Both House Republican leadership and some of the conservatives who
voted against the deal to end a government shutdown last October are
taking a more pragmatic approach that includes no talk of
brinkmanship. As a result, financial markets are far from panicking.
The conditions under discussion by Republicans were shrinking in
scale on Thursday after party leaders opted not to attach changes to
"Obamacare" insurance provisions nor approval of the Canada-to-Texas
Keystone XL oil pipeline.
Republican lawmakers and aides said possible debt limit conditions
still under discussion included the restoration of military pension
cuts that many Republicans had just supported in December, as well
as adjustments to doctor payment rates in the Medicare health care
program for the elderly.
These would be a far cry from Republicans' ambitious demands for
trillions of dollars in spending cuts in 2011 during a bitter debt
limit fight that brought the United States to the brink of default.
House Speaker John Boehner said no decisions had been made on
whether to attach any conditions to an increase in the $17 trillion
borrowing cap. But he repeated what has become a new mantra on the
issue: "We do not want to default on our debt and we're not going to
default on our debt."
It remained unclear how he will come up with conditions that
Democrats can accept or engineer House passage of the "clean"
increase sought by President Barack Obama.
"The Republicans have been negotiating with themselves, and the
demands keep getting smaller," said Jim Kessler, a co-founder of
Third Way, a centrist think tank in Washington. "They are trying to
find some face-saving gimmick rather than something with real
He said the Democrats who control the Senate are likely to reject
any substantial conditions and send back a straight increase,
putting Republicans in the position of capitulating or holding out
and risking market turmoil and a potential voter backlash in
November midterm elections.
Time is running short. A temporary extension of the debt limit
nominally expires on Friday and the Treasury has said it expects to
exhaust all remaining borrowing capacity by the end of February.
Expressing frustration at Boehner's indecision, Democratic Senator
Patty Murray on Thursday accused Republicans of "just throwing ideas
against the wall to see what sticks and creating more uncertainty."
Some Republican lawmakers have advocated sitting out this debt limit
round and allowing an increase to be passed with Democratic votes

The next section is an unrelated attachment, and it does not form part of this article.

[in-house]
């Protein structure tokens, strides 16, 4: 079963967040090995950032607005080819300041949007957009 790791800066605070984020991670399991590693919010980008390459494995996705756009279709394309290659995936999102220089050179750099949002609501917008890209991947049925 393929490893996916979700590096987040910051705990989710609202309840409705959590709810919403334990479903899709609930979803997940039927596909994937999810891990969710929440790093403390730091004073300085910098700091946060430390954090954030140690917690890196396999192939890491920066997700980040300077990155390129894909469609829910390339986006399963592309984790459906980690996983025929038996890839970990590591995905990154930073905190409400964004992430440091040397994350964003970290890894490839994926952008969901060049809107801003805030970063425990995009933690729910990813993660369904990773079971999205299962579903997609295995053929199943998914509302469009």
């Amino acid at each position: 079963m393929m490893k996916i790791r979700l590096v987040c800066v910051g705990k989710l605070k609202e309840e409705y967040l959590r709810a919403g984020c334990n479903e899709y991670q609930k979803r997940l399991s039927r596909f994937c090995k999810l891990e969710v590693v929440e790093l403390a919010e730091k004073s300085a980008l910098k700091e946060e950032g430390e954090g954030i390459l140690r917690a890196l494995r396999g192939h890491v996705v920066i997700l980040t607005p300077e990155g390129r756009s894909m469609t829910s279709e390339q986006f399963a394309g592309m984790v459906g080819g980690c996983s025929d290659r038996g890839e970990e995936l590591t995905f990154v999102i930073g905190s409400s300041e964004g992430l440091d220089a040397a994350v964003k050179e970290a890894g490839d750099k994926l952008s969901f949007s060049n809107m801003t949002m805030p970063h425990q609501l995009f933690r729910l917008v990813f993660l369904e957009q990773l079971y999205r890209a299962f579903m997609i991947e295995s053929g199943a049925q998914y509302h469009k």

only. Raul Labrador, an Idaho Republican backed by the conservative
Tea Party movement said that would be better than making some
half-hearted demands likely to fail.
"The Democrats can own it," said Labrador, who voted against the
shutdown deal, which also extended U.S. borrowing authority.
Such a move could be accomplished by a significant number of the
majority Republicans voting "present," which would exclude their
votes from the majority needed for passage.
Democrats would happily push a clean increase into passage, said
Representative Steny Hoyer, the No. 2 House Democrat, who said he
could easily deliver more than 180 "yes" votes towards a 218
[to top of second column]
BACK IN THE (DEBT LIMIT) DAY
The 2011 budget fight is viewed by many Republicans as their finest
debt-limit hour because it led to the Budget Control Act, which cut
discretionary spending by about $2.1 trillion over 10 years,
including the painful, across-the-board cuts known as
But the episode also cost the United States its top-tier credit
rating from Standard & Poor's and caused widespread financial market
turmoil as investors feared a first-ever default on U.S. debt.
Another debt limit increase that was needed in mid-October last year
was hijacked the government shutdown on October 1, a fight that was
waged over conservative demands to deny funds to President Barack
Obama's signature health insurance reform law.
Investors and the public conflated the two events, and Republicans
never got an opportunity to use the debt limit to make coherent
demands for deficit reduction.
The shutdown paved the way for a modest compromise to set spending
levels for government agencies and the military through September
2015, and the debt limit rhetoric has since cooled.
Financial markets are also somewhat more sanguine. Interest rates on
one-month Treasury bills are somewhat elevated, but not to the
extent they were last October.
And Moody's Investors Service said this week that failure to raise
the debt limit by March or April would not lead to a U.S. credit
downgrade because the government could more easily cut other
expenses to maintain debt payments.
Steven Hess, Moody's lead U.S. sovereign credit analyst said he
nonetheless expected Congress to pass a borrowing cap increase
"certainly during the month of February."
Some House conservatives who fought hard last year over the
government shutdown say they won't give up their desire to use the
debt limit to reduce deficits, but they are taking a more pragmatic
approach this year.
Representative Rob Woodall of Georgia said he doesn't think House
Republicans want to try to "bulldoze" their demands on Senate
Democrats and the White House.
"I don't think that's where folks are, I don't think we have the
votes to get that done," said Woodall, first elected in the Tea
Party wave of 2010. "What we're trying to do is coalesce around
something that the Senate would be an enthusiastic partner on."
Woodall voted against the deal last to end the October shutdown and
in 2011 declared that "the days of blindly increasing the debt limit
without spending cuts are over."
(Additional reporting by Susan Cornwell and Richard Cowan in
Washington and Luciana Lopez in New York; editing by Eric Walsh)
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